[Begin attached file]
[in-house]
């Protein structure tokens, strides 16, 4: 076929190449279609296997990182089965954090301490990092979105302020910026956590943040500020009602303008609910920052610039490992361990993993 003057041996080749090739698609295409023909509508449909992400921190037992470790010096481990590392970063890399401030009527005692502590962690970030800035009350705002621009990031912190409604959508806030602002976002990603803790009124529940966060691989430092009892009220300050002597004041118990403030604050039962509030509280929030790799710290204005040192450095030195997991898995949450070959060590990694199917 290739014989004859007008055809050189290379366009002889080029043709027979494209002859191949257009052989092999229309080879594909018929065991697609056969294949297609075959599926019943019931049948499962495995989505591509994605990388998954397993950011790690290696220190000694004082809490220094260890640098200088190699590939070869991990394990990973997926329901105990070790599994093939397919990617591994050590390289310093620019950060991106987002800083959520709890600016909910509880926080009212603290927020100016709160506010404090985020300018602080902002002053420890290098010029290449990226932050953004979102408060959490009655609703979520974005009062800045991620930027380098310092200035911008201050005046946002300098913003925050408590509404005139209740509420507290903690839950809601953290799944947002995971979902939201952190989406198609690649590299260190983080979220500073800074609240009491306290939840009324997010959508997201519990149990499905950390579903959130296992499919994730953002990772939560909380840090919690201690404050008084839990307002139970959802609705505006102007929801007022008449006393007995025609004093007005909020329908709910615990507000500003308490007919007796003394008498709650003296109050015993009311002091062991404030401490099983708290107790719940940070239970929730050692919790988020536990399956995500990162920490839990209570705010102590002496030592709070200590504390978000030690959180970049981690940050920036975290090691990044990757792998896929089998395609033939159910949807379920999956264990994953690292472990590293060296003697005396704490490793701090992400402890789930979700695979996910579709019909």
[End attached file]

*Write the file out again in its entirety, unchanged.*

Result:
[in-house]
């Protein structure tokens, strides 16, 4: 076929190449279609296997990182089965954090301490990092979105302020910026956590943040500020009602303008609910920052610039490992361990993993 003057041996080749090739698609295409023909509508449909992400921190037992470790010096481990590392970063890399401030009527005692502590962690970030800035009350705002621009990031912190409604959508806030602002976002990603803790009124529940966060691989430092009892009220300050002597004041118990403030604050039962509030509280929030790799710290204005040192450095030195997991898995949450070959060590990694199917 290739014989004859007008055809050189290379366009002889080029043709027979494209002859191949257009052989092999229309080879594909018929065991697609056969294949297609075959599926019943019931049948499962495995989505591509994605990388998954397993950011790690290696220190000694004082809490220094260890640098200088190699590939070869991990394990990973997926329901105990070790599994093939397919990617591994050590390289310093620019950060991106987002800083959520709890600016909910509880926080009212603290927020100016709160506010404090985020300018602080902002002053420890290098010029290449990226932050953004979102408060959490009655609703979520974005009062800045991620930027380098310092200035911008201050005046946002300098913003925050408590509404005139209740509420507290903690839950809601953290799944947002995971979902939201952190989406198609690649590299260190983080979220500073800074609240009491306290939840009324997010959508997201519990149990499905950390579903959130296992499919994730953002990772939560909380840090919690201690404050008084839990307002139970959802609705505006102007929801007022008449006393007995025609004093007005909020329908709910615990507000500003308490007919007796003394008498709650003296109050015993009311002091062991404030401490099983708290107790719940940070239970929730050692919790988020536990399956995500990162920490839990209570705010102590002496030592709070200590504390978000030690959180970049981690940050920036975290090691990044990757792998896929089998395609033939159910949807379920999956264990994953690292472990590293060296003697005396704490490793701090992400402890789930979700695979996910579709019909």